Although I have dwelled on Elizabeth Bennett, she does indeed have four other siblings. Lydia, who can be reckless and irresponsible at times, Jane, the eldest and sweeter than Elizabeth, determined to see the good in everyone, Mary, who is the most intellectual and Catherine. Lydia and Catherine, the youngest, are mentally abandoned by their father and rely on their wayward mother for nurturing, yet receive little to none. Each of these girls are used for different purposes with regards to Jane Austen’s desire to showcase the good and evil of the time period.

Pride and Prejudice has been described as ‘engaging’, ‘witty’ and ‘ageless’. I have yet to find someone tell me they found it boring, dull or incomprehensible. Jane Austen writes with a unique sense of humour, as well as a diacritic perspective on life which is clearly seen throughout her works.  I highly recommend Pride and Prejudice, Sense and Sensibility, Northanger Abbey, Persuasion and, of course, Emma. One could read her books for years, and never reach their limit.


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Wuthering Heights – Ryan Ratnam

Wuthering Heights is a novel that is considered a literary masterpiece, written by Emily Brontë and published in 1847. The novel explores a tale of love and revenge on the Yorkshire moors between Catherine Earnshaw and Heathcliff and the intergenerational impacts that their relationship has. It is known for many things, but the most prominent being the strong female characters it presents. But what really sets this text apart, is that the female characters are three dimensional.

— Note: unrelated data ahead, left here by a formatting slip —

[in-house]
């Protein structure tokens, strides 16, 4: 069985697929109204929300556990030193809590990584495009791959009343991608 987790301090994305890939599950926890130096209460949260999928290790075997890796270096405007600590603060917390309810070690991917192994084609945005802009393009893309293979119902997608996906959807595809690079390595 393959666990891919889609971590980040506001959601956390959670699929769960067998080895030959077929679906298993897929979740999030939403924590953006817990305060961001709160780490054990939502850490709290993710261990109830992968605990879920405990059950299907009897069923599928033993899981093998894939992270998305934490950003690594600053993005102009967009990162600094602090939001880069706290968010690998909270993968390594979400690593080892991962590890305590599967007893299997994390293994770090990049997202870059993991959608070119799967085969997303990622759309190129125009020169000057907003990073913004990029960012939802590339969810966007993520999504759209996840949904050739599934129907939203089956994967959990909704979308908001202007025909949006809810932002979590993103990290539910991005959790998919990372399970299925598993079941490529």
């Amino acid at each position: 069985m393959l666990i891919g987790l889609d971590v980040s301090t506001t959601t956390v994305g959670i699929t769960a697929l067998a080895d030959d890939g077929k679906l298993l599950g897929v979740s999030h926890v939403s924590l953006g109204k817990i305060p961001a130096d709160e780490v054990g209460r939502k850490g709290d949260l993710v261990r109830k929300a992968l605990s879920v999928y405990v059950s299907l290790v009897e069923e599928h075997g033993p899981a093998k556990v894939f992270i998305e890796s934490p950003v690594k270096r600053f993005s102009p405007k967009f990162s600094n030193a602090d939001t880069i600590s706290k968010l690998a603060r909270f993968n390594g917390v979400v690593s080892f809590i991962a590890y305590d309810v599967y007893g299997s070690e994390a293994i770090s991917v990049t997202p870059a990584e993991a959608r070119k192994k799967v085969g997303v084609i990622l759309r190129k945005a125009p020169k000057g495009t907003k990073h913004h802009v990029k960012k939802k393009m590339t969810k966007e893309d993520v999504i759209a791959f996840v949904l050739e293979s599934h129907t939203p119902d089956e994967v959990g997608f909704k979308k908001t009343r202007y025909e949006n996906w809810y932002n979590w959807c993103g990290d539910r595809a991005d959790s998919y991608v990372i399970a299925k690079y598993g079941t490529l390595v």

Wuthering Heights has four female character; Catherine Earnshaw, Cathy Linton, Isabelle Linton and Nelly Dean, the former two arguably being more prevalent than the latter two. Often in even media today, women are presented as relatively two dimensional, having one overwhelming characteristic or trait which is supposed to personify them as a whole. Obviously, in real life that is not true, with every person being a complex amalgamation of different traits, opinions and thoughts.